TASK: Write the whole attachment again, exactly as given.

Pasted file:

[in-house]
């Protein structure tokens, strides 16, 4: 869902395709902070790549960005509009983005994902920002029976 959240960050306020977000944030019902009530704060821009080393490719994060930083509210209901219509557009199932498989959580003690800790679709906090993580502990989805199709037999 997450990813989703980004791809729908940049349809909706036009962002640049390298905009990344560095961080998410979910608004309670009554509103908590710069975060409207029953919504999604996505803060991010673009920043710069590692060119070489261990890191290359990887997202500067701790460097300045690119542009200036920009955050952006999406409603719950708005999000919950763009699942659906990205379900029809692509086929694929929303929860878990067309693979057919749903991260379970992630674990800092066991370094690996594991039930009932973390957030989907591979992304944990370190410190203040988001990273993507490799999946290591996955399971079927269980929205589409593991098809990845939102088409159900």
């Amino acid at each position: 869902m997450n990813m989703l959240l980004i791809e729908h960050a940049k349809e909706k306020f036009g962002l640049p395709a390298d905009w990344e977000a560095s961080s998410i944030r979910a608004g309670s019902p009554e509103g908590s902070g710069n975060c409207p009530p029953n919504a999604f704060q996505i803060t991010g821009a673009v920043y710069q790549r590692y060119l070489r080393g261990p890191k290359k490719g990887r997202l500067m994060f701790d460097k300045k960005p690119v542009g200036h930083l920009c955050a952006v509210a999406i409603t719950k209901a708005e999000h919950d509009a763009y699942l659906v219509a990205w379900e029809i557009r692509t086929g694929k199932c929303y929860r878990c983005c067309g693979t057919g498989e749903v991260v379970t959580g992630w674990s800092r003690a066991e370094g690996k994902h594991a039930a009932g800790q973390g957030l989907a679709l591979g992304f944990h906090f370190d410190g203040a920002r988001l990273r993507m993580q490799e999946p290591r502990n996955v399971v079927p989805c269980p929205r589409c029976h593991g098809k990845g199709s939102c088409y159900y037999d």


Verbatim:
[in-house]
């Protein structure tokens, strides 16, 4: 869902395709902070790549960005509009983005994902920002029976 959240960050306020977000944030019902009530704060821009080393490719994060930083509210209901219509557009199932498989959580003690800790679709906090993580502990989805199709037999 997450990813989703980004791809729908940049349809909706036009962002640049390298905009990344560095961080998410979910608004309670009554509103908590710069975060409207029953919504999604996505803060991010673009920043710069590692060119070489261990890191290359990887997202500067701790460097300045690119542009200036920009955050952006999406409603719950708005999000919950763009699942659906990205379900029809692509086929694929929303929860878990067309693979057919749903991260379970992630674990800092066991370094690996594991039930009932973390957030989907591979992304944990370190410190203040988001990273993507490799999946290591996955399971079927269980929205589409593991098809990845939102088409159900």
């Amino acid at each position: 869902m997450n990813m989703l959240l980004i791809e729908h960050a940049k349809e909706k306020f036009g962002l640049p395709a390298d905009w990344e977000a560095s961080s998410i944030r979910a608004g309670s019902p009554e509103g908590s902070g710069n975060c409207p009530p029953n919504a999604f704060q996505i803060t991010g821009a673009v920043y710069q790549r590692y060119l070489r080393g261990p890191k290359k490719g990887r997202l500067m994060f701790d460097k300045k960005p690119v542009g200036h930083l920009c955050a952006v509210a999406i409603t719950k209901a708005e999000h919950d509009a763009y699942l659906v219509a990205w379900e029809i557009r692509t086929g694929k199932c929303y929860r878990c983005c067309g693979t057919g498989e749903v991260v379970t959580g992630w674990s800092r003690a066991e370094g690996k994902h594991a039930a009932g800790q973390g957030l989907a679709l591979g992304f944990h906090f370190d410190g203040a920002r988001l990273r993507m993580q490799e999946p290591r502990n996955v399971v079927p989805c269980p929205r589409c029976h593991g098809k990845g199709s939102c088409y159900y037999d």